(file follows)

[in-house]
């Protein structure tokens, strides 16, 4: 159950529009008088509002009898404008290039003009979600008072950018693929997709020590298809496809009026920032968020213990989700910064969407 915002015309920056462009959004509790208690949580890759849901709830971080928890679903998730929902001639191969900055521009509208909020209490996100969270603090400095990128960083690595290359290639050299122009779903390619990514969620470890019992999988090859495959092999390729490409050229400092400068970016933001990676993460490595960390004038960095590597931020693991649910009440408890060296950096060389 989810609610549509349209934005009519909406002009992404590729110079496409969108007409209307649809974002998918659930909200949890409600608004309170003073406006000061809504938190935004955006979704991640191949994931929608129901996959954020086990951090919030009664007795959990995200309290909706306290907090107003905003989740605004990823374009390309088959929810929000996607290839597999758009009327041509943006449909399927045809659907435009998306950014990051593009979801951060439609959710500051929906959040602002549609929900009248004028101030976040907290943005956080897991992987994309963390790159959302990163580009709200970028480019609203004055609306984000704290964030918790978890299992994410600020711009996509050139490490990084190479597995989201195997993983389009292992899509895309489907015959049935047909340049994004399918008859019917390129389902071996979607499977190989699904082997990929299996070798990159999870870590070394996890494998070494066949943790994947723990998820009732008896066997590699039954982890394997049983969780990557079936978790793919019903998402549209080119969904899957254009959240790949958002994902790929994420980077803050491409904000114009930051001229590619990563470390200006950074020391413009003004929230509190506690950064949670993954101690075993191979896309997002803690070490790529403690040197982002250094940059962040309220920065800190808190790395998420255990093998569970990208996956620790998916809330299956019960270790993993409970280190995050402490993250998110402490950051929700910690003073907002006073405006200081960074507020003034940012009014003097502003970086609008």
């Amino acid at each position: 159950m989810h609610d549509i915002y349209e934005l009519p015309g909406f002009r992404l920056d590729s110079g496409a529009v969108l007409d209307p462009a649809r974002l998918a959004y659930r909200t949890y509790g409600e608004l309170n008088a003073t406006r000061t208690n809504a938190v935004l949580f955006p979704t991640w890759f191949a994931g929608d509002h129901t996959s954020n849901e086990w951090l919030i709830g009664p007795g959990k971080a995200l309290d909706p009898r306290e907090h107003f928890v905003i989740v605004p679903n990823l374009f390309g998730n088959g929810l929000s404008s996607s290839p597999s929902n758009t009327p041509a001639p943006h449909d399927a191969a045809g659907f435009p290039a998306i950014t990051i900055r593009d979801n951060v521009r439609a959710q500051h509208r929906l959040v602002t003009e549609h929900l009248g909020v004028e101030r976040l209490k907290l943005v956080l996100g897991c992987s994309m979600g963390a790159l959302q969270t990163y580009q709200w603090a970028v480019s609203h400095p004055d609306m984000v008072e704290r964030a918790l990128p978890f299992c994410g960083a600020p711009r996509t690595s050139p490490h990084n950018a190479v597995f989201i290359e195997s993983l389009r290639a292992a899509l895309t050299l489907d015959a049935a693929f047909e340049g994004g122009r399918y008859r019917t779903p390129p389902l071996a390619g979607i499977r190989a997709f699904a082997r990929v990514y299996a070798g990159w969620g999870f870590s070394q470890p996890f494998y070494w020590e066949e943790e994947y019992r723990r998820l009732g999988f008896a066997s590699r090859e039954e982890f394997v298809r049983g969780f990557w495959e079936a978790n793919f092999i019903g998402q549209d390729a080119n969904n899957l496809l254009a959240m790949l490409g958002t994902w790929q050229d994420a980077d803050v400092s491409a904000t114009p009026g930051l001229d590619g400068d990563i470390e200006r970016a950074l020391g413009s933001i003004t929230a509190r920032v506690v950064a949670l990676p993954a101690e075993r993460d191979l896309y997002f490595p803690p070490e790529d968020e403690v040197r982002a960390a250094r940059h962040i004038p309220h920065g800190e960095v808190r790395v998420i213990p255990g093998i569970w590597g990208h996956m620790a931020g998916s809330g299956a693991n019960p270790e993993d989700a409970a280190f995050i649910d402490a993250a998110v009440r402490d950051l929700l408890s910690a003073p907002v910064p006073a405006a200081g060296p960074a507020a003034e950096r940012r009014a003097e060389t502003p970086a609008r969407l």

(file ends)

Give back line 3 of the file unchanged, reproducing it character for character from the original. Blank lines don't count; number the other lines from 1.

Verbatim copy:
């Amino acid at each position: 159950m989810h609610d549509i915002y349209e934005l009519p015309g909406f002009r992404l920056d590729s110079g496409a529009v969108l007409d209307p462009a649809r974002l998918a959004y659930r909200t949890y509790g409600e608004l309170n008088a003073t406006r000061t208690n809504a938190v935004l949580f955006p979704t991640w890759f191949a994931g929608d509002h129901t996959s954020n849901e086990w951090l919030i709830g009664p007795g959990k971080a995200l309290d909706p009898r306290e907090h107003f928890v905003i989740v605004p679903n990823l374009f390309g998730n088959g929810l929000s404008s996607s290839p597999s929902n758009t009327p041509a001639p943006h449909d399927a191969a045809g659907f435009p290039a998306i950014t990051i900055r593009d979801n951060v521009r439609a959710q500051h509208r929906l959040v602002t003009e549609h929900l009248g909020v004028e101030r976040l209490k907290l943005v956080l996100g897991c992987s994309m979600g963390a790159l959302q969270t990163y580009q709200w603090a970028v480019s609203h400095p004055d609306m984000v008072e704290r964030a918790l990128p978890f299992c994410g960083a600020p711009r996509t690595s050139p490490h990084n950018a190479v597995f989201i290359e195997s993983l389009r290639a292992a899509l895309t050299l489907d015959a049935a693929f047909e340049g994004g122009r399918y008859r019917t779903p390129p389902l071996a390619g979607i499977r190989a997709f699904a082997r990929v990514y299996a070798g990159w969620g999870f870590s070394q470890p996890f494998y070494w020590e066949e943790e994947y019992r723990r998820l009732g999988f008896a066997s590699r090859e039954e982890f394997v298809r049983g969780f990557w495959e079936a978790n793919f092999i019903g998402q549209d390729a080119n969904n899957l496809l254009a959240m790949l490409g958002t994902w790929q050229d994420a980077d803050v400092s491409a904000t114009p009026g930051l001229d590619g400068d990563i470390e200006r970016a950074l020391g413009s933001i003004t929230a509190r920032v506690v950064a949670l990676p993954a101690e075993r993460d191979l896309y997002f490595p803690p070490e790529d968020e403690v040197r982002a960390a250094r940059h962040i004038p309220h920065g800190e960095v808190r790395v998420i213990p255990g093998i569970w590597g990208h996956m620790a931020g998916s809330g299956a693991n019960p270790e993993d989700a409970a280190f995050i649910d402490a993250a998110v009440r402490d950051l929700l408890s910690a003073p907002v910064p006073a405006a200081g060296p960074a507020a003034e950096r940012r009014a003097e060389t502003p970086a609008r969407l």